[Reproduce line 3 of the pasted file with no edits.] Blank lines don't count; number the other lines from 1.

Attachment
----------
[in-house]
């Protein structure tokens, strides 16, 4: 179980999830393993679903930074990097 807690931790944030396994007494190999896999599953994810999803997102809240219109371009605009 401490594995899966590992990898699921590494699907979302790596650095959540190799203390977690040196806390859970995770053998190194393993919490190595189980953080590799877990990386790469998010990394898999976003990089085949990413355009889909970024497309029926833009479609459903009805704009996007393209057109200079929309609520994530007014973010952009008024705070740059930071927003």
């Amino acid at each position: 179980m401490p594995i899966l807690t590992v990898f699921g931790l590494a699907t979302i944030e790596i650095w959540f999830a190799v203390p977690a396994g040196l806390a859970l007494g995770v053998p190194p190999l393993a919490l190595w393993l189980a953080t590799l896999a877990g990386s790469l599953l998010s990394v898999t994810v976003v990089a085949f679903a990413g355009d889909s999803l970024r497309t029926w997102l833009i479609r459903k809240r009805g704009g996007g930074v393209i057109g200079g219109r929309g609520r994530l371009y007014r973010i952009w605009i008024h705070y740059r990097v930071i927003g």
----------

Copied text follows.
């Amino acid at each position: 179980m401490p594995i899966l807690t590992v990898f699921g931790l590494a699907t979302i944030e790596i650095w959540f999830a190799v203390p977690a396994g040196l806390a859970l007494g995770v053998p190194p190999l393993a919490l190595w393993l189980a953080t590799l896999a877990g990386s790469l599953l998010s990394v898999t994810v976003v990089a085949f679903a990413g355009d889909s999803l970024r497309t029926w997102l833009i479609r459903k809240r009805g704009g996007g930074v393209i057109g200079g219109r929309g609520r994530l371009y007014r973010i952009w605009i008024h705070y740059r990097v930071i927003g």